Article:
As Yahoo! and others have discovered to their cost, organisations using old-fashioned people management approaches cannot escape bias-related litigation. Change resistant organisations will also be unable to adopt new forms of organisational structure and thus to adapt. Those organisations trapped in a world of rigid hierarchies and cumbersome decision processes will be burdened with unacceptably-low staff utilisation rates and will struggle to innovate.

Employee disengagement and high turnover will continue, getting worse as more adaptive companies win the war for talent.

To avoid these pitfalls businesses must strive to become adaptive learning organisations within which people move freely to use all their talents as needed.

To enable this, a development- and talent-focussed approach to people management is essential. Businesses must also be providing constructive, real-time feedback, and freeing frontline managers to lead and coach.

A “Post-Performance” People System

The way forward to a truly “post-performance” people system involves navigating between the risks of change and the disaster of conservatism.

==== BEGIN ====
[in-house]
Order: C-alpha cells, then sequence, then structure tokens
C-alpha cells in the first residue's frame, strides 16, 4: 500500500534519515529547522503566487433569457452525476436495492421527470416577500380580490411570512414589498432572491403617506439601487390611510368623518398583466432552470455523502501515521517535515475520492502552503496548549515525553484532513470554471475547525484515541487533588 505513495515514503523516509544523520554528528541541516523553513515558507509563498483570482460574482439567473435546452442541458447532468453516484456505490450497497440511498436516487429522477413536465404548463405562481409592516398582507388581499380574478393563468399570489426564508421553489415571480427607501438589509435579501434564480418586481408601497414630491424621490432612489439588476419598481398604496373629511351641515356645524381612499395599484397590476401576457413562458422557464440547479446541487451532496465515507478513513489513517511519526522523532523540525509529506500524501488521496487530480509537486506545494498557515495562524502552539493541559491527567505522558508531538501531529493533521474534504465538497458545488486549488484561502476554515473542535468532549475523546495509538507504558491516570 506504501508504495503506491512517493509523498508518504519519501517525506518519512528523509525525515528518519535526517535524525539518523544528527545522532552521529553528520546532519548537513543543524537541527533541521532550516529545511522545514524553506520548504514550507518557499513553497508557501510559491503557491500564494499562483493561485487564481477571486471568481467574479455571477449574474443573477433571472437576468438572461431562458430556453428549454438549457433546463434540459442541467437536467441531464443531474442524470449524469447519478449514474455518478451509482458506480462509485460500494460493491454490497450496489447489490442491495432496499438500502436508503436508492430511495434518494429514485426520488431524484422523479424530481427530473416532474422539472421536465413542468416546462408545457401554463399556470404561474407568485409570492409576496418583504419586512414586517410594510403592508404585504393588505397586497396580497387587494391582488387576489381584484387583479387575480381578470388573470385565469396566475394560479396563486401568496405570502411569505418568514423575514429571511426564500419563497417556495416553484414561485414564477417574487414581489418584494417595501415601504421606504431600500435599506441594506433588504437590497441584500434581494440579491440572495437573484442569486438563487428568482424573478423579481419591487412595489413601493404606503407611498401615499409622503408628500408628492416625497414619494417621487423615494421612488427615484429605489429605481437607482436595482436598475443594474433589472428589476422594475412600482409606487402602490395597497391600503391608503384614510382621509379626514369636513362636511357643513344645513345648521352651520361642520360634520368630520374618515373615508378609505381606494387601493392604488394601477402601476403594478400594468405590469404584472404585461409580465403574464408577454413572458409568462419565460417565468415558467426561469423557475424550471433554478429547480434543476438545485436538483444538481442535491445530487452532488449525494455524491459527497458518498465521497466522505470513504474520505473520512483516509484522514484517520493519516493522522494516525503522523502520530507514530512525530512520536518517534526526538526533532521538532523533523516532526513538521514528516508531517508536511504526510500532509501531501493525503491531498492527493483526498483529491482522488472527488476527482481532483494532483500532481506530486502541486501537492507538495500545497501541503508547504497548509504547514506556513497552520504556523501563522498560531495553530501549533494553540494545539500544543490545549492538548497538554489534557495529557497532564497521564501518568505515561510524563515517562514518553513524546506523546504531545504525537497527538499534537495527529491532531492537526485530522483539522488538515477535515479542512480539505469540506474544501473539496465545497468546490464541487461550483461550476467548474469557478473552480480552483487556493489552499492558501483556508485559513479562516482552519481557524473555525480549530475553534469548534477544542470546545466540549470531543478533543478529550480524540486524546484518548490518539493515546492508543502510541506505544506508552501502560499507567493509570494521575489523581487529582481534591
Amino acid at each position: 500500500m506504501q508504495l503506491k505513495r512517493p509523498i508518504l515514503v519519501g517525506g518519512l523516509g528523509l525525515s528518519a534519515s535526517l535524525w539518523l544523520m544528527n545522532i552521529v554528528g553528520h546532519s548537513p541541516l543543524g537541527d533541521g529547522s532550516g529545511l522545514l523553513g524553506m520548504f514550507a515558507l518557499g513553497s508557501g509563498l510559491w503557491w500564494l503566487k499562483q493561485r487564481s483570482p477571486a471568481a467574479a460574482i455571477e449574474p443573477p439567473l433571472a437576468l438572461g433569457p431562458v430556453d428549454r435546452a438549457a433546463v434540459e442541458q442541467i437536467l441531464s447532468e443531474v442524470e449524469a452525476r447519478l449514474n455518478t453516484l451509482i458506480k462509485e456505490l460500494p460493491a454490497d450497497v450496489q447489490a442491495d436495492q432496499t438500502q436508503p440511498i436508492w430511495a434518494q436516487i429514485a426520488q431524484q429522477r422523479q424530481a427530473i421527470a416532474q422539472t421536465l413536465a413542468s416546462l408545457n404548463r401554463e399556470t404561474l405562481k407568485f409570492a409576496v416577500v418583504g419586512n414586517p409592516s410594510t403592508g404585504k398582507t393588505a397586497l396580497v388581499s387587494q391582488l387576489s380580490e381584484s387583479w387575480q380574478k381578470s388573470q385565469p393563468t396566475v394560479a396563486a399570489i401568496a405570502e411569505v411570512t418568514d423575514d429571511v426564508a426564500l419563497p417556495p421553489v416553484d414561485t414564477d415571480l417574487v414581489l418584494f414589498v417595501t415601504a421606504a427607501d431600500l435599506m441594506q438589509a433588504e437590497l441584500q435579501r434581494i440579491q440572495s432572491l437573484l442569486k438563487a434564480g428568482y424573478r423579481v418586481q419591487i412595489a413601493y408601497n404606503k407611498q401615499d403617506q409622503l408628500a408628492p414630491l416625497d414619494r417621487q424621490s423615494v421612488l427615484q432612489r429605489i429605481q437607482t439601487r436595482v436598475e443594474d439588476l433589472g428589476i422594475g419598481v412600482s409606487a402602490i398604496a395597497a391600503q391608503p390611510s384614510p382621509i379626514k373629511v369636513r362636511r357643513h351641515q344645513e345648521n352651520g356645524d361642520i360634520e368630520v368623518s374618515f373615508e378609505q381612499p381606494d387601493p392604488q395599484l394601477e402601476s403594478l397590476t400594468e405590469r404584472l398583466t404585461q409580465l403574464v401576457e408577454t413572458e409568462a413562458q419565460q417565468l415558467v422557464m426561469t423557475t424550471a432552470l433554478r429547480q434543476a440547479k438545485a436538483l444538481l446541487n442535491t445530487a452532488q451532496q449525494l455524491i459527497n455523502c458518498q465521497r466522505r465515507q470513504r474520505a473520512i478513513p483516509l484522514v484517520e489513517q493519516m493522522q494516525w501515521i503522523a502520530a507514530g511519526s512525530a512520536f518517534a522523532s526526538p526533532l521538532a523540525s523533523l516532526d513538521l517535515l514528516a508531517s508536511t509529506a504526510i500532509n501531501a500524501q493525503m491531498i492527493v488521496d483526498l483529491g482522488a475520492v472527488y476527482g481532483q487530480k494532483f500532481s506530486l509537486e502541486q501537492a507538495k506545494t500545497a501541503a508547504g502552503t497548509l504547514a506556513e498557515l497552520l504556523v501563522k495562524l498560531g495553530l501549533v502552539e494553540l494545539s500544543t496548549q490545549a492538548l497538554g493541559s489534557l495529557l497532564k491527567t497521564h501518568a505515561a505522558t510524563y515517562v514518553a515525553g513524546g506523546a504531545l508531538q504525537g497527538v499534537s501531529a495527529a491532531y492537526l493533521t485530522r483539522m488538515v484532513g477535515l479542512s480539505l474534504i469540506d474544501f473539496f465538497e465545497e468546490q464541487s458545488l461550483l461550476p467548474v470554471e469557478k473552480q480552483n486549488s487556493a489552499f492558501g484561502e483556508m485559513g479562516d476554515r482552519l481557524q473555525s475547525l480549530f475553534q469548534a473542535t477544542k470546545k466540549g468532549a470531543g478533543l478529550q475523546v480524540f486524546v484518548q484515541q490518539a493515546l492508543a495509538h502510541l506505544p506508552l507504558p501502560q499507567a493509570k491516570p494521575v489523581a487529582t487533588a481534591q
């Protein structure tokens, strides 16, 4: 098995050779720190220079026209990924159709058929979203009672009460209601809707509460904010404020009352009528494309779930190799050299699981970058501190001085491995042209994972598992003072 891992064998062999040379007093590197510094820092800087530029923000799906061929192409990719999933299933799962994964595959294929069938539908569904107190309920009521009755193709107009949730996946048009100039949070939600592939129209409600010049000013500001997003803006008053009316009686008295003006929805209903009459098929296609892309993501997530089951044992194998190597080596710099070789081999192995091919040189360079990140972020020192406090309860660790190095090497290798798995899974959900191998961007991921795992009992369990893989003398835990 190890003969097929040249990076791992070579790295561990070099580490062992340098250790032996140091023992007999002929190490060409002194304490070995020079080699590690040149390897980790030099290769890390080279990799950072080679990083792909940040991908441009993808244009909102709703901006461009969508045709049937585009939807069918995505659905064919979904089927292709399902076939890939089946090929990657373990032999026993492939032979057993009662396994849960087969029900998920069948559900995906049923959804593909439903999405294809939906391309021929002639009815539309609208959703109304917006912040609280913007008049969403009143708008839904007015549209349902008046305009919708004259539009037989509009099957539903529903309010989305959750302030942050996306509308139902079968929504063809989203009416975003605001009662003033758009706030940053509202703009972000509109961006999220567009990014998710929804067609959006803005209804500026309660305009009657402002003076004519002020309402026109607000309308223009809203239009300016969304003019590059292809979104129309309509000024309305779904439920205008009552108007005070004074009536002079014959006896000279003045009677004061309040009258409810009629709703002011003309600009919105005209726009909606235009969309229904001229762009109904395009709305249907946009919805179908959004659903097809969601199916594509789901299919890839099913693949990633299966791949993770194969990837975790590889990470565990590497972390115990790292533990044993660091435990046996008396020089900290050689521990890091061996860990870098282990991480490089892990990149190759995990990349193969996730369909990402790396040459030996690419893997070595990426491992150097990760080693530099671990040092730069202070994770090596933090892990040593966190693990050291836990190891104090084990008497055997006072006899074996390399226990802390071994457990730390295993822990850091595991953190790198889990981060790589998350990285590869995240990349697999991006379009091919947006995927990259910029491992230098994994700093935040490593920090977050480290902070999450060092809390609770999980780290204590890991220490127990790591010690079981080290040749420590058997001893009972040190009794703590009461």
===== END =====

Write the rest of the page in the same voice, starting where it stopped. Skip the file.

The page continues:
This combines the key features that empower people to flourish in their roles with structures that clearly define what success looks like and the expectations the organisation has of its people.

The key features of this “post-performance” people system include:

  • individual assessment without ratings,
  • an emphasis on coaching and professional development,
  • regular or real time feedback and data gathering,
  • empowerment of employees and frontline managers to be able to individualise the career journey

Getting the most out of a new people system also requires adopting a new organisational structure that is more flexible, team focussed and networked (a topic we will address in an upcoming white paper). To make this blend of systems and flexible opportunities work managers will still need quarterly, half-yearly or annual reviews where performance is discussed and goals are set within some kind of common framework.

The good news is, your people won’t hate these meetings nearly as much once they makes sense and deliver real benefits for all concerned.

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Originally published at on May 7, 2016.




Capability Builder provides software and professional development to streamline people management processes and build the confidence and capability of teams